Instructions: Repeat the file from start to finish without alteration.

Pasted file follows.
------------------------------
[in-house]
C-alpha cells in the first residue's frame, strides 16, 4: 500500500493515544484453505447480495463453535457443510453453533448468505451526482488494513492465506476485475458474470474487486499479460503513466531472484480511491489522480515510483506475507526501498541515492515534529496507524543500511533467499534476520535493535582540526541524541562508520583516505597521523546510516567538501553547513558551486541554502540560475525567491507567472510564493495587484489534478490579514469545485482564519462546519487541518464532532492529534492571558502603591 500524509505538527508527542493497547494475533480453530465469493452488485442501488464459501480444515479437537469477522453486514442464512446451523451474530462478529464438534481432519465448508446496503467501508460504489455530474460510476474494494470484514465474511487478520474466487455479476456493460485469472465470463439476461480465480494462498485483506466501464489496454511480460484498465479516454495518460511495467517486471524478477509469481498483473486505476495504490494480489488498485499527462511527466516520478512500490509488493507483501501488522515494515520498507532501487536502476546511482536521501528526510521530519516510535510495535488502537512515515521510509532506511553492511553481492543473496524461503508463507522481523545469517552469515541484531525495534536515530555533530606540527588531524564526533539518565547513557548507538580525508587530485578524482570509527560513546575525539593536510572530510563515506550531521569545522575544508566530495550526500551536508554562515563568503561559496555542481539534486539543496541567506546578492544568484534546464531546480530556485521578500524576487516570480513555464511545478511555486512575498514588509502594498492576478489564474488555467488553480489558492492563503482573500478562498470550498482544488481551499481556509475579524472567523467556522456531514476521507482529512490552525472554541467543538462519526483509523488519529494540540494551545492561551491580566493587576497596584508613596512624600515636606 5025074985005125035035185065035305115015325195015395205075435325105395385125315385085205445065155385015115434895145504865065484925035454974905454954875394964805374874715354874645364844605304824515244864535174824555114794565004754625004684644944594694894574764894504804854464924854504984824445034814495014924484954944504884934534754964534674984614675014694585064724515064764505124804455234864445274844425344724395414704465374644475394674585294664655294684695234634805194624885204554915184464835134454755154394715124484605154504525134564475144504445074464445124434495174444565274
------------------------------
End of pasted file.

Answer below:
[in-house]
C-alpha cells in the first residue's frame, strides 16, 4: 500500500493515544484453505447480495463453535457443510453453533448468505451526482488494513492465506476485475458474470474487486499479460503513466531472484480511491489522480515510483506475507526501498541515492515534529496507524543500511533467499534476520535493535582540526541524541562508520583516505597521523546510516567538501553547513558551486541554502540560475525567491507567472510564493495587484489534478490579514469545485482564519462546519487541518464532532492529534492571558502603591 500524509505538527508527542493497547494475533480453530465469493452488485442501488464459501480444515479437537469477522453486514442464512446451523451474530462478529464438534481432519465448508446496503467501508460504489455530474460510476474494494470484514465474511487478520474466487455479476456493460485469472465470463439476461480465480494462498485483506466501464489496454511480460484498465479516454495518460511495467517486471524478477509469481498483473486505476495504490494480489488498485499527462511527466516520478512500490509488493507483501501488522515494515520498507532501487536502476546511482536521501528526510521530519516510535510495535488502537512515515521510509532506511553492511553481492543473496524461503508463507522481523545469517552469515541484531525495534536515530555533530606540527588531524564526533539518565547513557548507538580525508587530485578524482570509527560513546575525539593536510572530510563515506550531521569545522575544508566530495550526500551536508554562515563568503561559496555542481539534486539543496541567506546578492544568484534546464531546480530556485521578500524576487516570480513555464511545478511555486512575498514588509502594498492576478489564474488555467488553480489558492492563503482573500478562498470550498482544488481551499481556509475579524472567523467556522456531514476521507482529512490552525472554541467543538462519526483509523488519529494540540494551545492561551491580566493587576497596584508613596512624600515636606 5025074985005125035035185065035305115015325195015395205075435325105395385125315385085205445065155385015115434895145504865065484925035454974905454954875394964805374874715354874645364844605304824515244864535174824555114794565004754625004684644944594694894574764894504804854464924854504984824445034814495014924484954944504884934534754964534674984614675014694585064724515064764505124804455234864445274844425344724395414704465374644475394674585294664655294684695234634805194624885204554915184464835134454755154394715124484605154504525134564475144504445074464445124434495174444565274